When a great man or woman passes away then the world around them slows down. We pause our lives and think about the person, about how they marked history, where they left this mark and what we have lost. When that person is no more, then adapting to their absence takes time because they were a force of immense strength and influence in our lives. History belongs to each family, the marks made impact a community at a time, and when we die, those marks are passed on to our children. But history dies with us, until new stories are created.
I fear waking up one day as an old woman with my memories faded. I fear that I will forget long walks in the mountains, the smell of a certain pipe, the terrible song that once upon a time refused to leave my mind, the high notes of a certain laugh and the furrow in a certain brow. I fear losing all that to time.
Our lives inevitably have to restart and we plough on at full speed. Two years ago, a family paused in grief around the world and wondered how they would ever recover. I was in college, at a party. Blaring music, flashing lights, laughter, exhaustion from all the activity, tired from a busy week, watching the world with a blurred, giddy vision. Stumbling my way out of a raucous affair, phone in hand, could I have anticipated the voice at the end of the line? Then running home, sitting on the bed, lying down, sitting back up, staring at the wall, waiting, waiting, waiting for the inevitable, holding onto a phone that is a lifeline to home, our past, knowing that across the world, something is crashing down and we are all getting caught under the debris.
You picked up the wreckage and dusted us off. You kept us alive and vibrant, and even when you left us, even when the spark that lit our flame was gone, you stuck around.
The last time there was a wedding in the family, you were racing around the tracks, frantically preparing for the most important moment in your son’s life. You argued, laughed, fought, hugged it out, joked, planned, prepared. You were pranked by Mamoo over our visas to India, your bar was mysteriously raided and you could never catch the culprits, you had to manage a dysfunctional gang of thirty as we journeyed across the subcontinent to bring back a new member of our growing family. Throughout that harrowing ordeal you kept your humor. While we fought over seating arrangements, dance numbers, gift-wrapping, you made sure the party kept going.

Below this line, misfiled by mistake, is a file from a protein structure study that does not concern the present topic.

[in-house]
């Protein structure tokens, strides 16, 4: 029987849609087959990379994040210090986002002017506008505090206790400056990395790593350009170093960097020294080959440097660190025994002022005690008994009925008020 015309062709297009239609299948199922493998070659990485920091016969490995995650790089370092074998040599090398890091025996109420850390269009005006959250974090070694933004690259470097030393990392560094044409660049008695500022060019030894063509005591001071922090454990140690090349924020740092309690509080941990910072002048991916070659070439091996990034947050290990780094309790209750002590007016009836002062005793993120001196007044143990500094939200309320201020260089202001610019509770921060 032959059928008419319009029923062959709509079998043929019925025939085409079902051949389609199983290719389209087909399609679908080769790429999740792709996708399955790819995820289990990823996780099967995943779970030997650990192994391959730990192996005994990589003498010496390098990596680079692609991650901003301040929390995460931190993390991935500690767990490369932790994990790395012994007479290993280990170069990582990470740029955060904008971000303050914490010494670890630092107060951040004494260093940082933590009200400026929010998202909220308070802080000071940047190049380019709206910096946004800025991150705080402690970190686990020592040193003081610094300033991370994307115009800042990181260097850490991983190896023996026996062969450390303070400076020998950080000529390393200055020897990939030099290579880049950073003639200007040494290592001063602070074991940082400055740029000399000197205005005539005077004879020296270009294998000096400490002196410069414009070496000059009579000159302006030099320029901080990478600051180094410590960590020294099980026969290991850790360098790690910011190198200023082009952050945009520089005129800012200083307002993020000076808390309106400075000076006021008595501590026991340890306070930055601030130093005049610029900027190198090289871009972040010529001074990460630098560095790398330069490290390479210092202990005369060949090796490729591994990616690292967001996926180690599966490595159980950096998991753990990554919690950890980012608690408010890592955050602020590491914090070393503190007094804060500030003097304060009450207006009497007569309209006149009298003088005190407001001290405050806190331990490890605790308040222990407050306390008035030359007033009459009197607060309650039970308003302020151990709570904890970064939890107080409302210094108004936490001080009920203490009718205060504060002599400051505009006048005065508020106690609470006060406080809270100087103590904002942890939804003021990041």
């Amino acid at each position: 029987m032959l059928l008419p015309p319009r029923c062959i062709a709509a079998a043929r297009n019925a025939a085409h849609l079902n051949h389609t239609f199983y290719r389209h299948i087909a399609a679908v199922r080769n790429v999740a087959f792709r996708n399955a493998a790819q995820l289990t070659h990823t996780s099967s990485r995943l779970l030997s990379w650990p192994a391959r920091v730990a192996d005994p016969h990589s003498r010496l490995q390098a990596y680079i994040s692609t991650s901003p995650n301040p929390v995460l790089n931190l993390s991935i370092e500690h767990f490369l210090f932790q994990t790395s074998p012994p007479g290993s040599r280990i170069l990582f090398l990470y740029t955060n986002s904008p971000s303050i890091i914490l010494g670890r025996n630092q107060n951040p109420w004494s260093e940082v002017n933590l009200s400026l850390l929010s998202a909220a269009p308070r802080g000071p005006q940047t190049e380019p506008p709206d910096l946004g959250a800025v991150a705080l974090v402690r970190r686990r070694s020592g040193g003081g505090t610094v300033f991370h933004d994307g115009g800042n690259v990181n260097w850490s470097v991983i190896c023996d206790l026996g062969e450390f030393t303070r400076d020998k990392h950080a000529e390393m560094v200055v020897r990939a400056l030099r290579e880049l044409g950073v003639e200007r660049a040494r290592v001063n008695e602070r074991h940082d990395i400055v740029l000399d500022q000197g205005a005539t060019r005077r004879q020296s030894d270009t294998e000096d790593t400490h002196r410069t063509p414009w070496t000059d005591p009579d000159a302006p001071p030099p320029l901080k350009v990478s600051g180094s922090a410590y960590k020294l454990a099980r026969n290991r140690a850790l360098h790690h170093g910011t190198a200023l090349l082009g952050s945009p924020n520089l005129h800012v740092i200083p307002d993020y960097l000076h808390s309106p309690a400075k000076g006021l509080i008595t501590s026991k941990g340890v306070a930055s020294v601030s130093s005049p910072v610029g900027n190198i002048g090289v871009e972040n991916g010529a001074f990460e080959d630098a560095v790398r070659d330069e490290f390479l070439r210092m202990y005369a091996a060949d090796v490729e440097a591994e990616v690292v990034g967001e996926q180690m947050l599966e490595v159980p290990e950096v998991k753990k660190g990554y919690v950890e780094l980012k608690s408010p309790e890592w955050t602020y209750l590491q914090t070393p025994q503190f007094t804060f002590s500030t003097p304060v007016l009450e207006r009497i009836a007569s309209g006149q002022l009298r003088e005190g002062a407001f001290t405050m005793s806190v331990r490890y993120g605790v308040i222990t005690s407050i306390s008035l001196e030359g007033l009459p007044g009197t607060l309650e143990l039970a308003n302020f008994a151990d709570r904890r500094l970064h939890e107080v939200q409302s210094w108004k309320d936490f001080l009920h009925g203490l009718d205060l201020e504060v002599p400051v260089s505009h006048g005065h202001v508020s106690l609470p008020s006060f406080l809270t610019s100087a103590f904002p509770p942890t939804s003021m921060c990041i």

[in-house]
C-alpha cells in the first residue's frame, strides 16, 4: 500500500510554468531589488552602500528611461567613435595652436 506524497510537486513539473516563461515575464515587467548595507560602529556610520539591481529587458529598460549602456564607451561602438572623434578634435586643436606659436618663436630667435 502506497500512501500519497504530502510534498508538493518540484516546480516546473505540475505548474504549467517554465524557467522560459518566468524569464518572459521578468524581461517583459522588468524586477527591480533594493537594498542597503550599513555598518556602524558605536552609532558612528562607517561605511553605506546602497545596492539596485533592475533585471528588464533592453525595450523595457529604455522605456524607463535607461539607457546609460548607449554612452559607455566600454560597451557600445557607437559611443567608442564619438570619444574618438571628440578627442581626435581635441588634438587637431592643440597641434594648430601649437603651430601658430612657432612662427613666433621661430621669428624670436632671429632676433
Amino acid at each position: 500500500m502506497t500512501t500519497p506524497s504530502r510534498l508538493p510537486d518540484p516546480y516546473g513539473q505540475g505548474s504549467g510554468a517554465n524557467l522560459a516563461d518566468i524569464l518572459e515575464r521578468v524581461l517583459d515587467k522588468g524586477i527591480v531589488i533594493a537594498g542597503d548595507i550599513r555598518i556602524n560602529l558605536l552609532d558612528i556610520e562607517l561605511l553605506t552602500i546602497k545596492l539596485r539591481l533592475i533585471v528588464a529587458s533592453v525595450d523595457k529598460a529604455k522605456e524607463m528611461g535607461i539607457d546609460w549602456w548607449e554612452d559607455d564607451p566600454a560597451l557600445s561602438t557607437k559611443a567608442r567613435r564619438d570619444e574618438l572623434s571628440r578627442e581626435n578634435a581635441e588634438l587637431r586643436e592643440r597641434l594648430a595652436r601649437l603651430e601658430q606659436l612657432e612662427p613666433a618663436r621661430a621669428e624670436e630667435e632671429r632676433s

We still play games, laugh, fight, cry, argue with each other. We will play trumps in Nathiagali along with Scrabble or Poker. The victor will raise their hands in triumph. The jokes will continue being shared as the arguments grow louder. Yet our laughter is muted. Behind Khala’s smile is pain. The young now have the eyes of those who have seen years of pain. Even in our anger, we now lock ourselves up. In our furious rip roaring arguments, we now build walls to contain our deeper grief in case it threatens to bubble up onto the surface and engulf us. There is a grief that no amount of apologies or hugs or kisses can remove. Your family’s hearts broke and no amount of time can fix them.
But this family doesn’t need fixing. To mend a broken heart means to move on from grief. We don’t need to move on because we don’t want to forget you. One day we will grow old and you will be a memory that leaves this world with us. Until then, you live amongst many broken hearts. Broken, bruised, torn up, wearied and wizened, but in those pieces of flesh resides the wonder that still holds us together. I would rather live the rest of my life with this heart than wake up in peace without memories of you.
There are few families in this world that can air their grievances openly, taking the time to write letters to one another about their feelings, who have a collected network of friends that revel in their joys and weep in their grief. There are even fewer families that maintain bonds of love similar to ours. You are the reason why, despite our walls, we still stand together.
One day when our self constructed walls come down, we will withstand the onslaught of emotion. We will remain your dysfunctional, loving family. We will plough on despite the odds stacked against us. We will hold onto you, knowing that moving on is overrated and silly. In our loss we realized our vulnerability, our mortality and found a big hole in our armor that left us exposed. Perhaps we were left weaker. Perhaps we realized our imperfections. But our weaknesses pulled us closer together. Made us a stronger unit and we no longer needed armor, or walls or anything else for that matter.
The long and short of this is, that I am excited for December. I am excited to see you in your family. When we sing, dance, argue, reconcile, gather and part ways, I look forward to your arrival. In Saher’s smile, Bhai’s receding hairline, Aaminah’s attitude, Zehra’s joy, I’ll find you and remind you that you owe us a song and a dance. Don’t forget.